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How to mess up a good company and not make any money along the way
A financing to exit cap table breakdown
I wrote previously about the various ways to be wrong in investing here:
And I wrote about investing in turbulent markets here:
But there is one thing I wanted to call out specifically, which is probably the most painful way to be wrong: When you invest early in a company and it ends up being very successful, but you don’t see any real returns.
I think the first thought for many people is: ah, you must have sold secondary too early. The reality is that that is usually not a mistake at all. Exiting positions gradually at specific, pre-defined thresholds is just savvy early stage investing.
The real issues come with mispricing and over financing.
Let’s go through an example:
Seed: invest $250k into a $2M round at $10M post-money
Series A: the company raises a $10M at $50M
Series B: the company raises a $50M Series B at $300M (at $1M of revenue)
Series C: the company raises $200M at $1.5Bn (at $15M of revenue)
You can walk through the spreadsheet here
This looks like a 85x+ return on paper - you turned a $250k investment into upwards of $20M and you’re excited to see this thing exit at at least double that (that is the target return of the newest investor and they certainly know what they’re doing). But then… disaster strikes: multiples shrink back down from 100x revenue to a measly 10x revenue, and top line growth also gets hit. Even though the company grew from $500k to $10M revenue (20x!!) in just 3 years, growth has slowed to 80% and the company is only going to do $18M of revenue next year on higher than expected burn.
While there are a handful of founding teams who could make this work and properly manage burn while effectively growing into the valuation, statistically this is not one of those teams. And now you’re looking at a business that, on a good day, is actually worth $200M.
The only problem is that you invested first… so you sit on the bottom of the capitalization stack and your liquidation preferences are below hundreds of millions of others. If the company gets acquired now, then you’ll get $0. Only the latest round investors will get their money back and hopefully the founders will get some sort of carveout or earnout. All of a sudden your 85x+ gets written down to 0x - you had some great MOIC but the conversion to DPI is looking dismal. More likely what happens is that the company is forced into a downround scenario.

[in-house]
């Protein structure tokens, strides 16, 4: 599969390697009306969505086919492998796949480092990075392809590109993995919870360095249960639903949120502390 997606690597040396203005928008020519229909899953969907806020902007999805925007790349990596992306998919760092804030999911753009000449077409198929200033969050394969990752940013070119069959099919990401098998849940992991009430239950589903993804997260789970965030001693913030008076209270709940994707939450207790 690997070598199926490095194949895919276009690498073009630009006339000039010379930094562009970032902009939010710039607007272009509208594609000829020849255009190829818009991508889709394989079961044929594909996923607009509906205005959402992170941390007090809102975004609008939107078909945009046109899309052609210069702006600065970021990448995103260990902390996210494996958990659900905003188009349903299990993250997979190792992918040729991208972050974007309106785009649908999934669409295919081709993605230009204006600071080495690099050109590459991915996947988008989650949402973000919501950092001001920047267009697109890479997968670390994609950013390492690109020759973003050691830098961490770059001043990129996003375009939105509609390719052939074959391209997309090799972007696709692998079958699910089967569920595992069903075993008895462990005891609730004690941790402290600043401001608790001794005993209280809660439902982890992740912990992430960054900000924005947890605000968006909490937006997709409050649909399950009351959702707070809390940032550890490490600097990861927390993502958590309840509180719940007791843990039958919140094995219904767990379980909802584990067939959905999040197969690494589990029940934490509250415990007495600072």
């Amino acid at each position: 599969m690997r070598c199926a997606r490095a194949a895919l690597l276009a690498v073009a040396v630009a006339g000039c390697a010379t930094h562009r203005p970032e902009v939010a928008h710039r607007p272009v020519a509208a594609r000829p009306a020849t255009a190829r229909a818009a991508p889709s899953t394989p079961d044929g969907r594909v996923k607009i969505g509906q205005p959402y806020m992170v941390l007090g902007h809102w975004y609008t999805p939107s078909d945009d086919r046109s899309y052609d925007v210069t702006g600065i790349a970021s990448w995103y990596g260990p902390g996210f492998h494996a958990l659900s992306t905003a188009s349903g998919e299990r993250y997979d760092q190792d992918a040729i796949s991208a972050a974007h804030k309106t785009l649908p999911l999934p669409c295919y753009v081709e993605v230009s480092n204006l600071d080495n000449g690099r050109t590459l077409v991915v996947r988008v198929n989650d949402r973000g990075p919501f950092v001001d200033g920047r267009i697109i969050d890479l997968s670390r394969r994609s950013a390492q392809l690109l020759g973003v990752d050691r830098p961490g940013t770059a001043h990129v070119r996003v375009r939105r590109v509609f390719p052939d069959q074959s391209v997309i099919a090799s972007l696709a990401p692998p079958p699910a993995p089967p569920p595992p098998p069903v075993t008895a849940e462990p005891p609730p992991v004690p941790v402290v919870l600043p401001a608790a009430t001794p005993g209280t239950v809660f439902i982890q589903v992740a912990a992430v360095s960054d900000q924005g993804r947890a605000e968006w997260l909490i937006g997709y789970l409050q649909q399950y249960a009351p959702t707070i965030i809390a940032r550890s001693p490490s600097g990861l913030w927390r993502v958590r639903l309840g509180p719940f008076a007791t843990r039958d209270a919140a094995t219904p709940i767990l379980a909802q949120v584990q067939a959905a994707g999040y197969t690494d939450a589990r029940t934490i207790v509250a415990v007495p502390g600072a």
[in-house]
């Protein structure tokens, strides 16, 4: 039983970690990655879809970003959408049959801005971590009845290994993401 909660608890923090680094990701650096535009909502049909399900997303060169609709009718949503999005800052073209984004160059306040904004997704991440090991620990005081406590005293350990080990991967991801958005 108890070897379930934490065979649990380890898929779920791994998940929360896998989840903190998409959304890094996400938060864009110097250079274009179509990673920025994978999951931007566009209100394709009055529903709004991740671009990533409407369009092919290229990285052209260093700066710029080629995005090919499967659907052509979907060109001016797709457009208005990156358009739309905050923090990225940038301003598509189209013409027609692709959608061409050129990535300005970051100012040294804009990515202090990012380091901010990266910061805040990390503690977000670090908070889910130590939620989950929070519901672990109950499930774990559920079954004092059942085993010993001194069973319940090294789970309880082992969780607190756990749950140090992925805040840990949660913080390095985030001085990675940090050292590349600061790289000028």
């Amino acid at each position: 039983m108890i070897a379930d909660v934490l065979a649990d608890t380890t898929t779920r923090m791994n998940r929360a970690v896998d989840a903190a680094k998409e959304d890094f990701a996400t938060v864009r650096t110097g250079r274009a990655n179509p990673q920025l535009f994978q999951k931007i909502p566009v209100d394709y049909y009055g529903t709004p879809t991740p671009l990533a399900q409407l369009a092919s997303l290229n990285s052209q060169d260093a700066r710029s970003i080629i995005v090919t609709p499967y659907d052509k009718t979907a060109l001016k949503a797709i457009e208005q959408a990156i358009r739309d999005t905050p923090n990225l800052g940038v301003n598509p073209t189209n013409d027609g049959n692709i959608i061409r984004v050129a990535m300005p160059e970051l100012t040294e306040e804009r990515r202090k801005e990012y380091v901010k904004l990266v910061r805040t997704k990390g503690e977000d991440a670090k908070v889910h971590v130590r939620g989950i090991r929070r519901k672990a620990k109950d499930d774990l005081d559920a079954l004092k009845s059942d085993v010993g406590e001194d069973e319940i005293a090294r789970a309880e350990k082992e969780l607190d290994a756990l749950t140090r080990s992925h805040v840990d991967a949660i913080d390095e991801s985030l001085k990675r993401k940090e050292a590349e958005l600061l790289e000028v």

It’s important to recognize that pretty much every downround is unique: there are a lot of ways to skin a cat (a fitting metaphor here), so in this theoretical example we’ll stick to the general themes in a downround and use illustrative numbers. (Note for the sticklers: for simplicity we’re assuming no option pool increases in any of the rounds.)
What most likely happens in this downround is some sort of pay-to-play, meaning that in order to maintain your ownership level, you’ll need to write another check. Let’s assume the company needs $25M. The post money will collapse down to $150M, the options will get wiped out and your $250k investment became a $350k investment (an additional $100k required to invest to protect any ownership). This is assuming you have the $100k available (which, if it was an SPV or a rolling fund, then you probably don’t), and even if you raise another SPV, you can run into legal issues because this new group of SPV investors effectively wipe out the first group of SPV investors by using their investment rights. It’s possible to navigate this, but will require waivers from every single initial SPV investor. At the end of this transaction recap, you’re sitting at ~5x.